Cuba is set to challenge the United States in a World Baseball Classic semifinal game that is sure to make history Sunday night in Miami.
Sunday’s crowd should be fascinating to watch because of Miami’s large concentration of Cuban-Americans.
And since Cuba has been a communist country for decades, protests are likely for Sunday’s game.
Since the late Fidel Castro took over as the island’s dictator more than 60 years ago, Cuba’s national team has never played in Miami — until Sunday.
Politics aside, Cuba is led by two Chicago White Sox standouts: outfielder Luis Robert and switch-hitting third baseman Yoan Moncada.
Robert, 25, has 40 doubles and 25 homers in 166 games over his past two major-league seasons. Moncada, 27, has three seasons with more than 30 doubles in his major-league career.
Outfielder Yoenis Cespedes, who hasn’t played in the majors since 2020, also will compete for Cuba.
But many other Cubans who are star major-leaguers have opted against playing for their native country, a list that includes closer Aroldis Chapman, first baseman Jose Abreu, designated hitter Yordan Alvarez, outfielder Jorge Soler and catcher Yasmani Grandal.
It seems obvious that defections to the U.S. have weakened Cuba’s talent pool through the years. For example, Cuba failed to qualify for the Tokyo Olympics, held in 2021, and the country went 1-6 in last month’s Caribbean Series, finishing in last place among eight teams.
In addition, Cuba hasn’t been overly impressive in this year’s WBC, going 2-2 in pool play and then narrowly defeating Australia 4-3 on Wednesday to advance to the semifinals.
However, Cuba manager Armando Johnson will disagree with anyone who knocks his roster.
“All the teams that get to this point in the tournament did so because of their own weight,” Johnson said in Spanish. “I think we deserve respect.”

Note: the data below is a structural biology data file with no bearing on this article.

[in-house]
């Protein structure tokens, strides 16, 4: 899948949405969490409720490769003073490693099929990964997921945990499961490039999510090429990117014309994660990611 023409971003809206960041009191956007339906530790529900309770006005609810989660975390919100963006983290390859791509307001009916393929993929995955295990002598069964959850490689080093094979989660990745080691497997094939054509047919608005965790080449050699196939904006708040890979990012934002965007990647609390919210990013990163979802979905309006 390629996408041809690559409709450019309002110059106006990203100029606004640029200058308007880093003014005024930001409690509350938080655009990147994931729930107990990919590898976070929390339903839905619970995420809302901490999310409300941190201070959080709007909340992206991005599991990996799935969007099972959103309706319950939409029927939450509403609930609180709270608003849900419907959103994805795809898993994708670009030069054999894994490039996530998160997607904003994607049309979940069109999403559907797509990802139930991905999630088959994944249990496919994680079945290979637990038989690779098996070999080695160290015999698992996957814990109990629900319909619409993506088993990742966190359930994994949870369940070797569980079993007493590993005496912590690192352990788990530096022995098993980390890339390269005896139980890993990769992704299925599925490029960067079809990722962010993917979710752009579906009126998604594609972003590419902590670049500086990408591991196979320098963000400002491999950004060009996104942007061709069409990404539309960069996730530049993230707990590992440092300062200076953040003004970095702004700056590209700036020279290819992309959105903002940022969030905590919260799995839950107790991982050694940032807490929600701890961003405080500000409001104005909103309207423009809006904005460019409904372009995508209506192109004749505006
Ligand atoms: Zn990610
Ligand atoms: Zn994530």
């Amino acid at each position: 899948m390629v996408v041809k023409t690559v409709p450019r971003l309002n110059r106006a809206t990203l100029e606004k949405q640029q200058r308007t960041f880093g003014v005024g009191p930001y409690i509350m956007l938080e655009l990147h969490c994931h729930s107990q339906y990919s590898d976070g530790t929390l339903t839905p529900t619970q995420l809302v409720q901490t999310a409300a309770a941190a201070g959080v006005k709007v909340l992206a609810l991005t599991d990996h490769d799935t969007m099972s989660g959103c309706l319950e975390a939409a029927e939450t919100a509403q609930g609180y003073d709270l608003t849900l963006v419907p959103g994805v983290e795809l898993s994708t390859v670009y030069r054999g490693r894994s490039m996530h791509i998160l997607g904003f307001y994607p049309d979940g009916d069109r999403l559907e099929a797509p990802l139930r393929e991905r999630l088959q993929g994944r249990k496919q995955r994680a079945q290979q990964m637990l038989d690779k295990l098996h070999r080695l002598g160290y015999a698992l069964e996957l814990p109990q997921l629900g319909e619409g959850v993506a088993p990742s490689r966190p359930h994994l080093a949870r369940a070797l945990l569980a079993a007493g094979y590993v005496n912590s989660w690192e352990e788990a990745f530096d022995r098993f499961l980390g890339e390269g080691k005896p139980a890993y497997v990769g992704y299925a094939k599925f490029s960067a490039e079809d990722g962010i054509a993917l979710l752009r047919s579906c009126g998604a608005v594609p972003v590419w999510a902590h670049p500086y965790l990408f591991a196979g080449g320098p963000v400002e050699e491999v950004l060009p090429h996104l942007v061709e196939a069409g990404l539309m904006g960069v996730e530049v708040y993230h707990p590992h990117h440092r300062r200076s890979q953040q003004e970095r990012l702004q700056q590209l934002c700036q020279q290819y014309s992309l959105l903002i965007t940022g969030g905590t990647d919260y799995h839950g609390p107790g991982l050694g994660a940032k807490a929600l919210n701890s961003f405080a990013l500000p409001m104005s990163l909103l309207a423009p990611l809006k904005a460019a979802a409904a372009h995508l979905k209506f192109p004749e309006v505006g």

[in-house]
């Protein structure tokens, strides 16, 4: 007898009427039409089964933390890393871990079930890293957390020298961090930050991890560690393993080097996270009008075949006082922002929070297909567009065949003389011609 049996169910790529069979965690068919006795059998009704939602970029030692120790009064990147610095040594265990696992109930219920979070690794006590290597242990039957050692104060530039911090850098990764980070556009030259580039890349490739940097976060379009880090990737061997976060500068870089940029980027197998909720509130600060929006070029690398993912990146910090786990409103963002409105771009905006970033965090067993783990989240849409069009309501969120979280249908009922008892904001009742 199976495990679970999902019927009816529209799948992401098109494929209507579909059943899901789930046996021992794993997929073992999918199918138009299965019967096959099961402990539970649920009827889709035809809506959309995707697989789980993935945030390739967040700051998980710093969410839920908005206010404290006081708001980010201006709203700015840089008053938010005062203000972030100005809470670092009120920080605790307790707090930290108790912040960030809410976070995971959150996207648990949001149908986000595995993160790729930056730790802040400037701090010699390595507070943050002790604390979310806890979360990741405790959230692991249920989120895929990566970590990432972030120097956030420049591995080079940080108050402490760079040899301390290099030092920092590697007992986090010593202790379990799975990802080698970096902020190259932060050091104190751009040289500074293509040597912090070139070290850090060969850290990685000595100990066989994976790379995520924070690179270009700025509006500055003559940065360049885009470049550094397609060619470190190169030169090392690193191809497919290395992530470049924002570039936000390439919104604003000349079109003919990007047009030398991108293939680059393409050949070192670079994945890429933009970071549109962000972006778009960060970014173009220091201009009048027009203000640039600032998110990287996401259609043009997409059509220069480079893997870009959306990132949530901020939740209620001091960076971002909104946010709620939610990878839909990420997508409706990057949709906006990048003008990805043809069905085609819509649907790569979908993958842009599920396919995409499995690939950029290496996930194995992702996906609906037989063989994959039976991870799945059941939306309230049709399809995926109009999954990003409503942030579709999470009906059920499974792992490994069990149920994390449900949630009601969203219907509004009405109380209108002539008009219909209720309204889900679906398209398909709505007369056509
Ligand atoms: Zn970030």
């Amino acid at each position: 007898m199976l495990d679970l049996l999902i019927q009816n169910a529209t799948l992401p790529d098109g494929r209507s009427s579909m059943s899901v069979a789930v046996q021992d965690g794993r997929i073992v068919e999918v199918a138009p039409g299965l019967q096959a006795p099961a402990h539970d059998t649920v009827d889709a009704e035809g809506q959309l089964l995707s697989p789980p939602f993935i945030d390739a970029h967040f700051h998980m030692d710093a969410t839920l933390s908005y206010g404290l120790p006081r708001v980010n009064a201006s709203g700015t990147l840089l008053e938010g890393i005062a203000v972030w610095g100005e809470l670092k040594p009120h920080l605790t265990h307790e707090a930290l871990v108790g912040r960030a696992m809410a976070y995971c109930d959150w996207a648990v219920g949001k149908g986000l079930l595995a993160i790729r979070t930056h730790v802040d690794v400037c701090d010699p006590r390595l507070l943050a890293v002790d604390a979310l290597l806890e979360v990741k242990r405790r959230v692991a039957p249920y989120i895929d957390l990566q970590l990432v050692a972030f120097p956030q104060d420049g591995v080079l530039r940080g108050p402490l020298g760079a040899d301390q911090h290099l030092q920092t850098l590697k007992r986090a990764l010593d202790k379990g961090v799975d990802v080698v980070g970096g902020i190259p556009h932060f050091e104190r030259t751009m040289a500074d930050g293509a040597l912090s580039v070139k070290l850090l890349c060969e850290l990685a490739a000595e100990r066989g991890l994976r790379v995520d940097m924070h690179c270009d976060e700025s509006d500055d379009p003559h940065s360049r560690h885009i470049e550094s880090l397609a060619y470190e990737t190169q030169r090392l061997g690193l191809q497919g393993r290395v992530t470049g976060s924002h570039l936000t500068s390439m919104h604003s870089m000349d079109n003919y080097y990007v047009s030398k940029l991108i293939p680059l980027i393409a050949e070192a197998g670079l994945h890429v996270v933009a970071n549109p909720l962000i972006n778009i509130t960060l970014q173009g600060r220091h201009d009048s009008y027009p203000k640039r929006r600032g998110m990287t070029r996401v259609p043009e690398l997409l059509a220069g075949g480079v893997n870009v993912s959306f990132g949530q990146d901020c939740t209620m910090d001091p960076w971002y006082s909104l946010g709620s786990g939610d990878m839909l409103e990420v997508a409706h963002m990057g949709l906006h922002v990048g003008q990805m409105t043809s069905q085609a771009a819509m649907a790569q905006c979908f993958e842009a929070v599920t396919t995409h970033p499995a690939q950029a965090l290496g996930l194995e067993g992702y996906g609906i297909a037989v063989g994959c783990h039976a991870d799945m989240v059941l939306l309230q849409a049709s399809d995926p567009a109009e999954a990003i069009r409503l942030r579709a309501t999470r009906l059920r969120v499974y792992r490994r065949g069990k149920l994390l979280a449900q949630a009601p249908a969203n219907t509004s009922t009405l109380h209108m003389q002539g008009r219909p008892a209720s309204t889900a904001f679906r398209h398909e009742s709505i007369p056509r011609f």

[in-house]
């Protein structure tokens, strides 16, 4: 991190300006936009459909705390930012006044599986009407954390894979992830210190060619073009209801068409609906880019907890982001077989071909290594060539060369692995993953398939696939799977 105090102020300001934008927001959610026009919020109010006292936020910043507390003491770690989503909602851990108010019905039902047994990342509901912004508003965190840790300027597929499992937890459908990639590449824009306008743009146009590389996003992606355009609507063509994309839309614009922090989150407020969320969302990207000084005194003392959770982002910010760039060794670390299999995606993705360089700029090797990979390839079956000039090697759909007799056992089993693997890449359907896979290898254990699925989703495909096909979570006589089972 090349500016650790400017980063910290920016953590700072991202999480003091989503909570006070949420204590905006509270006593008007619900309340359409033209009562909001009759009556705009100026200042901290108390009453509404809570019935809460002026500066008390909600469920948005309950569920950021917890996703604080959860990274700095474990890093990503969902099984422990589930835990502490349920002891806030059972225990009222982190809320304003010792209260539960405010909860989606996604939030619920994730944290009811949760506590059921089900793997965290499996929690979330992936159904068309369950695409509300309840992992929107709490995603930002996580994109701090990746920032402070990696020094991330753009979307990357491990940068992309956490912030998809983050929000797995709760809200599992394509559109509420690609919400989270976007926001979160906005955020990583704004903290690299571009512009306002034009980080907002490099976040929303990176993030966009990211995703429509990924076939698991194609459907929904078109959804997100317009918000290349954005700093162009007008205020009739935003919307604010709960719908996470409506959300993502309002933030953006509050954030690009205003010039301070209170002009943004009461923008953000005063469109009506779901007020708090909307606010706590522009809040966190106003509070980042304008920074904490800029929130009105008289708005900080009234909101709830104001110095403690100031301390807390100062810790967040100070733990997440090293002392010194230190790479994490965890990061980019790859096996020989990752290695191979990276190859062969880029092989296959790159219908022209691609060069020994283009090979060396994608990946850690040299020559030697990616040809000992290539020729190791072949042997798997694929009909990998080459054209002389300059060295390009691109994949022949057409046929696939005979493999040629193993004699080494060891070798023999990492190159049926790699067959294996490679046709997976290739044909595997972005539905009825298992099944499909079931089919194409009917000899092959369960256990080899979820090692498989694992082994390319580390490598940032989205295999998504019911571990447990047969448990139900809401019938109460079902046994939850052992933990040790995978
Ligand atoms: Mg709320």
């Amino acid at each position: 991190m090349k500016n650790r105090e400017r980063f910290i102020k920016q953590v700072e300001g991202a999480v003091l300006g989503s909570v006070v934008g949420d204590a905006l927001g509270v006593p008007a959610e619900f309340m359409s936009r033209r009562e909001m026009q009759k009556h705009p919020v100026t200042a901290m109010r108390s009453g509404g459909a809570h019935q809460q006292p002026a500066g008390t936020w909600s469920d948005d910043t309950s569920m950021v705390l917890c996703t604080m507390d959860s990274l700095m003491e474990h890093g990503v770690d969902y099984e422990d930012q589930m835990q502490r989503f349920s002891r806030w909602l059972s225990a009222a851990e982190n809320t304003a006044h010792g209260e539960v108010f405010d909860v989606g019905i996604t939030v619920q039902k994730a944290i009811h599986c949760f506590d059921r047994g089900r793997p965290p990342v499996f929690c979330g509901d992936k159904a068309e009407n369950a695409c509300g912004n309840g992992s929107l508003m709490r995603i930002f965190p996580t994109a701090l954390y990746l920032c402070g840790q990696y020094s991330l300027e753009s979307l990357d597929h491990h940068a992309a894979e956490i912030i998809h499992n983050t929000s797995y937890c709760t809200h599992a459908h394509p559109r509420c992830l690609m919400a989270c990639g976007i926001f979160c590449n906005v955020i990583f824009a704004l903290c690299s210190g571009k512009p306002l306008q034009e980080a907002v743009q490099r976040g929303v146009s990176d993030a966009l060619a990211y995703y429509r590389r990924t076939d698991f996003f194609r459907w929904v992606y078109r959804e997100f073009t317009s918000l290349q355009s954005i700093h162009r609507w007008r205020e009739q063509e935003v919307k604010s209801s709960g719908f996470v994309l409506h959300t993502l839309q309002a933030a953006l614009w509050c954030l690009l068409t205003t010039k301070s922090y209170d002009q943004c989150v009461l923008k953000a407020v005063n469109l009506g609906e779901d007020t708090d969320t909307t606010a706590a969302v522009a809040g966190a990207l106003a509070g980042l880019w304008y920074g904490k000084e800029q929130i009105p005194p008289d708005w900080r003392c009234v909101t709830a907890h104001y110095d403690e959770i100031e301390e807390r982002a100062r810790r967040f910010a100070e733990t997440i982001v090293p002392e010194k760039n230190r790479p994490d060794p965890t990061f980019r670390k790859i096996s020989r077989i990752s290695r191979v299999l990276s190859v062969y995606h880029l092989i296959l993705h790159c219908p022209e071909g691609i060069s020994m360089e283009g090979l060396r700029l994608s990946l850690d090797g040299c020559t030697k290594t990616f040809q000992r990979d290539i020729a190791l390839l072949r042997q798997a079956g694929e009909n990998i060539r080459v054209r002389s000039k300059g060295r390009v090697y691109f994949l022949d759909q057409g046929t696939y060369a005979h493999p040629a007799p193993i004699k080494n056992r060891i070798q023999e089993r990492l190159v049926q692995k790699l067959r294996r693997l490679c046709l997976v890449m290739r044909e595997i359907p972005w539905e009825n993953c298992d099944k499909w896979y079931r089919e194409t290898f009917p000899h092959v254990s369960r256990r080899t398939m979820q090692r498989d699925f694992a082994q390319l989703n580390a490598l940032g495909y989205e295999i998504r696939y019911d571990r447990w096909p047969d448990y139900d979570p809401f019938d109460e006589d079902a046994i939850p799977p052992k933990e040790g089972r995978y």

Certainly, Cuba has a great history in the Olympics, winning gold in 1992, 1996 and 2004 as well as silver medals in 2000 and 2008.
But since finishing second in the 2006 WBC, Cuba hasn’t placed no better than fifth.
On Sunday, the Cubans will face a loaded American lineup that includes right fielder Mookie Betts, center fielder Mike Trout, third baseman Nolan Arenado, catcher J.T. Realmuto, first baseman Paul Goldschmidt, second baseman Tim Anderson, left fielder Kyle Tucker and designated hitters Kyle Schwarber and Pete Alonso.
The lineup is so deep that star shortstop Trea Turner bats in the nine hole.
Turner was the hero of the United States’ 9-7 win over previously unbeaten Venezuela on Saturday night. Turner hit a go-ahead grand slam in the eighth inning for what he called the biggest home run of his career.
“That’s one of the greatest games I’ve ever been a part of,” United States manager Mark DeRosa said. “Trea stepped up with an absolute bomb.”
Turner said the fans were electric on Saturday as Venezuela and the United States both had large rooting sections in the sold-out crowd of 35,000-plus, and things could get even rowdier on Sunday against Cuba.
“We’ve been having team meetings, talking about how big this is for everybody — not just us but all sides,” Turner said of the WBC. “We wanted to match (Venezuela’s) energy. We knew we would be basically playing on the road. The fans were electric.”
–Field Level Media